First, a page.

The Association of Colleges is calling for the Government to do more after the Department for Education recently agreed a pay raise for school staff whilst rejecting calls from education leaders and staff for emergency investment for college staff.
In response, David Hughes, Chief Executive of the Association of Colleges, said: “The last couple of weeks have seen the annual celebration of hundreds of thousands of students achieving in their exams. These successes do not happen by accident but because of the hard work and dedication of every member of staff in colleges and schools up and down the country. Staff who support their students to succeed – often against the odds.
“The Department for Education recently announced a 3.5% pay raise for school teachers. We welcome this – teachers across all parts of the sector do brilliant things and deserve recognition and reward for doing so. However, college staff also deserve the same recognition and reward – especially after a decade of austerity and during a recruitment and retention crisis. They are already paid an average of £7,000 less than their counterparts in schools – and this gap is now set to widen.
“We have been working to persuade Government to increase further education funding to allow colleges to at least match the school teacher pay award as well as to invest in their students and have supported officials to gather the evidence they need to understand the impact of the funding gap. Sadly, this call has now been rejected, with an indication that the issues and the evidence will be considered in next year’s Spending Review.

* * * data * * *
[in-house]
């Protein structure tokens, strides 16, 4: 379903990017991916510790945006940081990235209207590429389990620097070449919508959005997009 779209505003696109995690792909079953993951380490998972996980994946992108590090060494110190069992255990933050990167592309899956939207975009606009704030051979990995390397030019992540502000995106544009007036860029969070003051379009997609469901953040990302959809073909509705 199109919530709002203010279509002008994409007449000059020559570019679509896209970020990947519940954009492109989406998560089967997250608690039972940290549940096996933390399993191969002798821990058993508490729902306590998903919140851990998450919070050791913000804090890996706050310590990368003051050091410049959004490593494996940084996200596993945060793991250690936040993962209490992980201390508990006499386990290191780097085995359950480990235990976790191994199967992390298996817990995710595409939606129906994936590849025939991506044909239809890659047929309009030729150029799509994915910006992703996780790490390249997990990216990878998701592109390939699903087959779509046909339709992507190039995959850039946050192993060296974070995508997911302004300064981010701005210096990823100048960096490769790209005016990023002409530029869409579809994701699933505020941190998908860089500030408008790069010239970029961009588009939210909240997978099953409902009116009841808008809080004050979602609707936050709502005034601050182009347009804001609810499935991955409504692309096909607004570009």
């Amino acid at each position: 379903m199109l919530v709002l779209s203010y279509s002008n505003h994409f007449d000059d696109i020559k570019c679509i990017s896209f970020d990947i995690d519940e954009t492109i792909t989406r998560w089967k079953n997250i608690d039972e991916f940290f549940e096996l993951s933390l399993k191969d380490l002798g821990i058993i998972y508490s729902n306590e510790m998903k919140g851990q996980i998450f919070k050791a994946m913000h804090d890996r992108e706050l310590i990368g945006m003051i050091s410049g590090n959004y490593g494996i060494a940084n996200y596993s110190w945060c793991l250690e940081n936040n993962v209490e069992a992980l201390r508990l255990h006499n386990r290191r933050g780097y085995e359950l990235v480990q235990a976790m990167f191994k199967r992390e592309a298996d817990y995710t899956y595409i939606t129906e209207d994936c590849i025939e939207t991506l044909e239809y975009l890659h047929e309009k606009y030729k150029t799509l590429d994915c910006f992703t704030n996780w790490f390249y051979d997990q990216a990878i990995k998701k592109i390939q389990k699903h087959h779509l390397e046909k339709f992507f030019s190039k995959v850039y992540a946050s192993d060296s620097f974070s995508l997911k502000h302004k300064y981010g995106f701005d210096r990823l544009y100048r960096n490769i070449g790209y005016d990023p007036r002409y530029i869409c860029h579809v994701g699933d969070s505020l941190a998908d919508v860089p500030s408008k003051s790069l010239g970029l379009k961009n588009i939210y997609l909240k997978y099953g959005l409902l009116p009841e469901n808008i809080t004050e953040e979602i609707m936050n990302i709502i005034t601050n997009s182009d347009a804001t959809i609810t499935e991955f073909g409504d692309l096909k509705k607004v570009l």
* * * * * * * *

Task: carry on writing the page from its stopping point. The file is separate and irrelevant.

“As a result, we recognise the need to make more people aware of the challenges colleges face and how this is unfair for students and staff. We want to make sure that the Government hears how important colleges are from college students, staff and leaders, from employers, parents and supporters. Over the coming weeks we will be loudly and proudly making the case for a sector that transforms the life chances of 2.2 million people across England each year.
“As we get closer to leaving the European Union, colleges have never been more important. They are unique institutions offering education and training opportunities that help local communities and businesses to thrive and the national economy to grow. Failure to invest in colleges is a failure to invest in the country.”